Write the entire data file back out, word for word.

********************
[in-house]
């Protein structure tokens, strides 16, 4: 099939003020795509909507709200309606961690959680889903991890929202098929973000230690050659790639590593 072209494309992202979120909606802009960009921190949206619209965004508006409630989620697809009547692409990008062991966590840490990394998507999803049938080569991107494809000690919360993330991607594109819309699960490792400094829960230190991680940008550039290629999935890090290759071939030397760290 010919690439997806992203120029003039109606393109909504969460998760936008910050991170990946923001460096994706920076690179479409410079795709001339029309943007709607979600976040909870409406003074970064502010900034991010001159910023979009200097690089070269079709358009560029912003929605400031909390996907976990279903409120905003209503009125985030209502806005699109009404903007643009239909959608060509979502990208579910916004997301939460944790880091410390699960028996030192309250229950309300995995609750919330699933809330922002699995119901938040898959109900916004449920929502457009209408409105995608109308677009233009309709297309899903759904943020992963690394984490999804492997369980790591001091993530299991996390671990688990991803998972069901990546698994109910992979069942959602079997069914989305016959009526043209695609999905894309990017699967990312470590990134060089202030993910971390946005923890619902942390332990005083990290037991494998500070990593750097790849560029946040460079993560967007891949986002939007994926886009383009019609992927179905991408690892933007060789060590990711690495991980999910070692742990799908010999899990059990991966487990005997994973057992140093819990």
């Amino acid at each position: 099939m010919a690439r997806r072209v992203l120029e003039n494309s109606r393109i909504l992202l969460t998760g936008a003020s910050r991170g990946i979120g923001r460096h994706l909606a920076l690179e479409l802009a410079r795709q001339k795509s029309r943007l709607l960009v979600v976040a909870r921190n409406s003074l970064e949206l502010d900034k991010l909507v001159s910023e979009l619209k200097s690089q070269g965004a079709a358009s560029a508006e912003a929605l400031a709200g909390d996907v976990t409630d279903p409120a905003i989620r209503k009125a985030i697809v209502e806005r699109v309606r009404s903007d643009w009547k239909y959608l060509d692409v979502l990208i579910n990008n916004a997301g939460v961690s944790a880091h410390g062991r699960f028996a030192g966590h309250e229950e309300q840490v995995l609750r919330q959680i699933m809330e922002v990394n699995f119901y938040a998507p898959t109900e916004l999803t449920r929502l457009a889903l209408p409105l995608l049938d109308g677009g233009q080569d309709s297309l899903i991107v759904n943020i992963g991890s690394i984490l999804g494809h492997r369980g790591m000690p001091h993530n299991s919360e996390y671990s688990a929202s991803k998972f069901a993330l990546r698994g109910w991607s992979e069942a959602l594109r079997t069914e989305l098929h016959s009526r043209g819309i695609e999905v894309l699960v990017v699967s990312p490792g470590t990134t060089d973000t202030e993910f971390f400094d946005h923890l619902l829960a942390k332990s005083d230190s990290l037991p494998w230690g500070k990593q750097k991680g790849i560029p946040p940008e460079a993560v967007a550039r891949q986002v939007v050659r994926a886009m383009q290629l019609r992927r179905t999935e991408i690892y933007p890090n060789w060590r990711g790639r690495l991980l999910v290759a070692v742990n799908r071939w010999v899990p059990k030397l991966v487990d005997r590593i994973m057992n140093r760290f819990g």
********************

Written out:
[in-house]
């Protein structure tokens, strides 16, 4: 099939003020795509909507709200309606961690959680889903991890929202098929973000230690050659790639590593 072209494309992202979120909606802009960009921190949206619209965004508006409630989620697809009547692409990008062991966590840490990394998507999803049938080569991107494809000690919360993330991607594109819309699960490792400094829960230190991680940008550039290629999935890090290759071939030397760290 010919690439997806992203120029003039109606393109909504969460998760936008910050991170990946923001460096994706920076690179479409410079795709001339029309943007709607979600976040909870409406003074970064502010900034991010001159910023979009200097690089070269079709358009560029912003929605400031909390996907976990279903409120905003209503009125985030209502806005699109009404903007643009239909959608060509979502990208579910916004997301939460944790880091410390699960028996030192309250229950309300995995609750919330699933809330922002699995119901938040898959109900916004449920929502457009209408409105995608109308677009233009309709297309899903759904943020992963690394984490999804492997369980790591001091993530299991996390671990688990991803998972069901990546698994109910992979069942959602079997069914989305016959009526043209695609999905894309990017699967990312470590990134060089202030993910971390946005923890619902942390332990005083990290037991494998500070990593750097790849560029946040460079993560967007891949986002939007994926886009383009019609992927179905991408690892933007060789060590990711690495991980999910070692742990799908010999899990059990991966487990005997994973057992140093819990």
């Amino acid at each position: 099939m010919a690439r997806r072209v992203l120029e003039n494309s109606r393109i909504l992202l969460t998760g936008a003020s910050r991170g990946i979120g923001r460096h994706l909606a920076l690179e479409l802009a410079r795709q001339k795509s029309r943007l709607l960009v979600v976040a909870r921190n409406s003074l970064e949206l502010d900034k991010l909507v001159s910023e979009l619209k200097s690089q070269g965004a079709a358009s560029a508006e912003a929605l400031a709200g909390d996907v976990t409630d279903p409120a905003i989620r209503k009125a985030i697809v209502e806005r699109v309606r009404s903007d643009w009547k239909y959608l060509d692409v979502l990208i579910n990008n916004a997301g939460v961690s944790a880091h410390g062991r699960f028996a030192g966590h309250e229950e309300q840490v995995l609750r919330q959680i699933m809330e922002v990394n699995f119901y938040a998507p898959t109900e916004l999803t449920r929502l457009a889903l209408p409105l995608l049938d109308g677009g233009q080569d309709s297309l899903i991107v759904n943020i992963g991890s690394i984490l999804g494809h492997r369980g790591m000690p001091h993530n299991s919360e996390y671990s688990a929202s991803k998972f069901a993330l990546r698994g109910w991607s992979e069942a959602l594109r079997t069914e989305l098929h016959s009526r043209g819309i695609e999905v894309l699960v990017v699967s990312p490792g470590t990134t060089d973000t202030e993910f971390f400094d946005h923890l619902l829960a942390k332990s005083d230190s990290l037991p494998w230690g500070k990593q750097k991680g790849i560029p946040p940008e460079a993560v967007a550039r891949q986002v939007v050659r994926a886009m383009q290629l019609r992927r179905t999935e991408i690892y933007p890090n060789w060590r990711g790639r690495l991980l999910v290759a070692v742990n799908r071939w010999v899990p059990k030397l991966v487990d005997r590593i994973m057992n140093r760290f819990g």